Sidharth Monga on India in South Africa 2010-11 December 22, 2010

The story of a groundsman

Wilson Ngobese is an unassuming 50-year-old who looks much younger than he is

Wilson Ngobese is an unassuming 50-year-old who looks much younger than he is. Kingsmead in Durban is his second home. He has been working here for at least 30 years, first as a labourer under Jai [that’s all of the name he remembers], the chief groundsman when Ngobese came here, and then slowly graduated to become the chief groundsman. He has no airs about his job, unlike a few others in other parts of the world, nor does he think too much of the massive significance of his position - being the only black African chief groundsman in the country.

For him, though, it has always been a matter of personal ambition. “I started here more than 30 years ago, but after some time I thought, ‘Why can’t I do this more important job. There is nothing wrong with me, why should I work as a labourer all my life?’”

So he started moving up the ranks, learning under Jai, and later under Phil Russell, but there was a limit to his ambition. “We couldn’t play cricket those days,” he says. “We just played soccer, and I love it still.”

I want to know what got him into the job if he didn’t ever play cricket. It was the self-respect that an important job brings, he says, and he loves watching cricket just as much anyway. “I have seen and cheered for Barry Richards here,” he says. “Graeme Pollock. Vince van der Bijl. Shaun Pollock was my favourite cricketer. Now that he is gone, I have settled for a small boy, Jacques Kallis. The team all treats me like a friend now.”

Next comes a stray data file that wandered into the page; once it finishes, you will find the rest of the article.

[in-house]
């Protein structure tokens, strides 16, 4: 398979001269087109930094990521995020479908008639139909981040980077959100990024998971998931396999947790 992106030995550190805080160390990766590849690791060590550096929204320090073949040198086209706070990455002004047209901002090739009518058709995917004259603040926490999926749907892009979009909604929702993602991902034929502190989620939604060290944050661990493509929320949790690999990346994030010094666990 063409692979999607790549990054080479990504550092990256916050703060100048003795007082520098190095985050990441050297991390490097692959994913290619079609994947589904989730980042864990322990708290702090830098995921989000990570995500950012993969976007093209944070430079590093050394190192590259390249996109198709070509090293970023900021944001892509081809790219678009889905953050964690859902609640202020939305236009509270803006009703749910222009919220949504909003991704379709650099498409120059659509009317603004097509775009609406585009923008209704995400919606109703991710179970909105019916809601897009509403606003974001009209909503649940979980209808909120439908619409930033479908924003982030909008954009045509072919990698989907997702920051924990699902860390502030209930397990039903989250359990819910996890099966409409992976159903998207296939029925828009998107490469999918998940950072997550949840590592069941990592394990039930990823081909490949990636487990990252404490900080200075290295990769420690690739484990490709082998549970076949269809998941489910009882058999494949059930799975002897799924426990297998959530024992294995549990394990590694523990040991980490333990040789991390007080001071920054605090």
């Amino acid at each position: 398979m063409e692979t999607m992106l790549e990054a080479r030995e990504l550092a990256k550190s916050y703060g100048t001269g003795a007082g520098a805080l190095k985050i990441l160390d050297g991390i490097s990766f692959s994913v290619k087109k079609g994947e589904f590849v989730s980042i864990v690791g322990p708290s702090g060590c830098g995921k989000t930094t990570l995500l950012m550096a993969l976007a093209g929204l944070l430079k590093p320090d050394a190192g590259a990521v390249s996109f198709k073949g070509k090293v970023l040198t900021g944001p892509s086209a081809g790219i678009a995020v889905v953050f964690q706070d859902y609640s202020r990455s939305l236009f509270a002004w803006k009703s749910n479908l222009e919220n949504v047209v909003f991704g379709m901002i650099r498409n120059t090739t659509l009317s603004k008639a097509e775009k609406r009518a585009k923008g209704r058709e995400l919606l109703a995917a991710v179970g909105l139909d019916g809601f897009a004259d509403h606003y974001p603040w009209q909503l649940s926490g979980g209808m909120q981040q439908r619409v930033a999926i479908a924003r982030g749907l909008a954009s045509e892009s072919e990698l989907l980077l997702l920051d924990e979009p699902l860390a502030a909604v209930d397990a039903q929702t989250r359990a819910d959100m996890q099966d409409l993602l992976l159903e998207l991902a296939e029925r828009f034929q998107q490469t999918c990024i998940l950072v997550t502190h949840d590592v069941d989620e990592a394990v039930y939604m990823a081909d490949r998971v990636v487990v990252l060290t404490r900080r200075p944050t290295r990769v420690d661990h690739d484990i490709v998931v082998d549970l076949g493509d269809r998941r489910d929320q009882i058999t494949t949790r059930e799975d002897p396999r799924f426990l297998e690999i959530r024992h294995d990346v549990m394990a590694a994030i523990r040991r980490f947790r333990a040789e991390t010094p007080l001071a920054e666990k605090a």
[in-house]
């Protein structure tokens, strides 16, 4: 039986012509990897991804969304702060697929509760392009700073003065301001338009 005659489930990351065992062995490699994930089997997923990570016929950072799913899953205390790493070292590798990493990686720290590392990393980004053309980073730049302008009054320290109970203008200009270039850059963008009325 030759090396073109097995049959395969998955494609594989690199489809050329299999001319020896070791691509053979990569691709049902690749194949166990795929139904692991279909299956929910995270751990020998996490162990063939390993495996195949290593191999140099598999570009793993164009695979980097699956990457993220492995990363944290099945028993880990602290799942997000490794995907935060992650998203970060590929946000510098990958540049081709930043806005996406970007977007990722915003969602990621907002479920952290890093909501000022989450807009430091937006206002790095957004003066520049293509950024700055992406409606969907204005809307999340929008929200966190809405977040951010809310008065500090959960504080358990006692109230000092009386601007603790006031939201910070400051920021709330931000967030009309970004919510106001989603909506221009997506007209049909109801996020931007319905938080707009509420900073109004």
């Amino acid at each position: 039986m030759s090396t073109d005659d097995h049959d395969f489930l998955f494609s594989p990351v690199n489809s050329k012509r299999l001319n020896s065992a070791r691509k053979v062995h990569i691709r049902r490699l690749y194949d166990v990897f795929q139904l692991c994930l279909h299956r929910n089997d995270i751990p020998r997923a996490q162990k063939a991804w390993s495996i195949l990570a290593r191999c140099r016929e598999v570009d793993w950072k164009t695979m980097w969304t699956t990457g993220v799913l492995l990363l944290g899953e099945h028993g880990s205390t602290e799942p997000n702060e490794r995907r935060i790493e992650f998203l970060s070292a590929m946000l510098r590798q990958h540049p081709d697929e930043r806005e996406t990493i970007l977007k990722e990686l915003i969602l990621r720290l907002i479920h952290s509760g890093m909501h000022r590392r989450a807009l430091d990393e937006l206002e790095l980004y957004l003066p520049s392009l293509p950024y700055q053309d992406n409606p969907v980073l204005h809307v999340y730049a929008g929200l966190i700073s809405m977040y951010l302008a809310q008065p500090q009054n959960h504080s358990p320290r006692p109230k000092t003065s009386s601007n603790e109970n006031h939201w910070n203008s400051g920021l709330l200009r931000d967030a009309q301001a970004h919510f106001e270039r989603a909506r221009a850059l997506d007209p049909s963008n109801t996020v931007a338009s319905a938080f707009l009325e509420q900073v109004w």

About the work, he says, “It is a tough job, I hardly go to my family during the season.”

Wasn’t learning how to make pitches difficult for him? “No. It’s a lot of hard work, that’s it. I can teach you how to make pitches. Come, you will have to start by measuring a strip, three yards wide by 22 yards long.”

I ask him if he had to face any discrimination because of his colour as he rose in the hierarchy. “No, they were in fact happy. I was born in Durban. I will die in Durban.”

Sidharth Monga is an assistant editor at ESPNcricinfo